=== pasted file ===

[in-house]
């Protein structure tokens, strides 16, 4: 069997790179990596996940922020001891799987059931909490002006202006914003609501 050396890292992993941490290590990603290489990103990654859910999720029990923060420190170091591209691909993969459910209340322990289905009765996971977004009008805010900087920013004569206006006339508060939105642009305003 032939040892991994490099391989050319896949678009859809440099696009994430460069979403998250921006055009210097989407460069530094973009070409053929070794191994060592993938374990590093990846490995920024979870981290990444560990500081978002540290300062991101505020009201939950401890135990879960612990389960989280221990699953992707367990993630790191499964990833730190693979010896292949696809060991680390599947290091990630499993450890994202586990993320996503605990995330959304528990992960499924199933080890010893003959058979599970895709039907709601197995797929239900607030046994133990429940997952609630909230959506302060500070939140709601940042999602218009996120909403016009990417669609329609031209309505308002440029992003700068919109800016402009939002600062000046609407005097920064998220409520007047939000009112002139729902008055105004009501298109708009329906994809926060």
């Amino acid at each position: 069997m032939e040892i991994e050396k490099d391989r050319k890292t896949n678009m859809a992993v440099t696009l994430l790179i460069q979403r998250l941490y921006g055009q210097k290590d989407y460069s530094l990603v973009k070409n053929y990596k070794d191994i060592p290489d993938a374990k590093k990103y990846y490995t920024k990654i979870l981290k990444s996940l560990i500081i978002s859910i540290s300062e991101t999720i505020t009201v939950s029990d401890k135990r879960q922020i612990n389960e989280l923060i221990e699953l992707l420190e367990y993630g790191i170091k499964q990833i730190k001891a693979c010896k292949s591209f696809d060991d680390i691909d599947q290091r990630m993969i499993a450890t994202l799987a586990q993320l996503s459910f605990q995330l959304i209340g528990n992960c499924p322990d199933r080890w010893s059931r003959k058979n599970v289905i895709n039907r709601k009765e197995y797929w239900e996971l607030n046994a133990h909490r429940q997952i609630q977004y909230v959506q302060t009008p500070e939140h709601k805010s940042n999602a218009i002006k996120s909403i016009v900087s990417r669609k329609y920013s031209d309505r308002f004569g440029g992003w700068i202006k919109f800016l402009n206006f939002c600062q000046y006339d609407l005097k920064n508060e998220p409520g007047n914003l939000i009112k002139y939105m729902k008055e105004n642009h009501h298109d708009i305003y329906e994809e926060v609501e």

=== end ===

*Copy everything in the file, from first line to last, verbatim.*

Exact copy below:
[in-house]
């Protein structure tokens, strides 16, 4: 069997790179990596996940922020001891799987059931909490002006202006914003609501 050396890292992993941490290590990603290489990103990654859910999720029990923060420190170091591209691909993969459910209340322990289905009765996971977004009008805010900087920013004569206006006339508060939105642009305003 032939040892991994490099391989050319896949678009859809440099696009994430460069979403998250921006055009210097989407460069530094973009070409053929070794191994060592993938374990590093990846490995920024979870981290990444560990500081978002540290300062991101505020009201939950401890135990879960612990389960989280221990699953992707367990993630790191499964990833730190693979010896292949696809060991680390599947290091990630499993450890994202586990993320996503605990995330959304528990992960499924199933080890010893003959058979599970895709039907709601197995797929239900607030046994133990429940997952609630909230959506302060500070939140709601940042999602218009996120909403016009990417669609329609031209309505308002440029992003700068919109800016402009939002600062000046609407005097920064998220409520007047939000009112002139729902008055105004009501298109708009329906994809926060």
């Amino acid at each position: 069997m032939e040892i991994e050396k490099d391989r050319k890292t896949n678009m859809a992993v440099t696009l994430l790179i460069q979403r998250l941490y921006g055009q210097k290590d989407y460069s530094l990603v973009k070409n053929y990596k070794d191994i060592p290489d993938a374990k590093k990103y990846y490995t920024k990654i979870l981290k990444s996940l560990i500081i978002s859910i540290s300062e991101t999720i505020t009201v939950s029990d401890k135990r879960q922020i612990n389960e989280l923060i221990e699953l992707l420190e367990y993630g790191i170091k499964q990833i730190k001891a693979c010896k292949s591209f696809d060991d680390i691909d599947q290091r990630m993969i499993a450890t994202l799987a586990q993320l996503s459910f605990q995330l959304i209340g528990n992960c499924p322990d199933r080890w010893s059931r003959k058979n599970v289905i895709n039907r709601k009765e197995y797929w239900e996971l607030n046994a133990h909490r429940q997952i609630q977004y909230v959506q302060t009008p500070e939140h709601k805010s940042n999602a218009i002006k996120s909403i016009v900087s990417r669609k329609y920013s031209d309505r308002f004569g440029g992003w700068i202006k919109f800016l402009n206006f939002c600062q000046y006339d609407l005097k920064n508060e998220p409520g007047n914003l939000i009112k002139y939105m729902k008055e105004n642009h009501h298109d708009i305003y329906e994809e926060v609501e």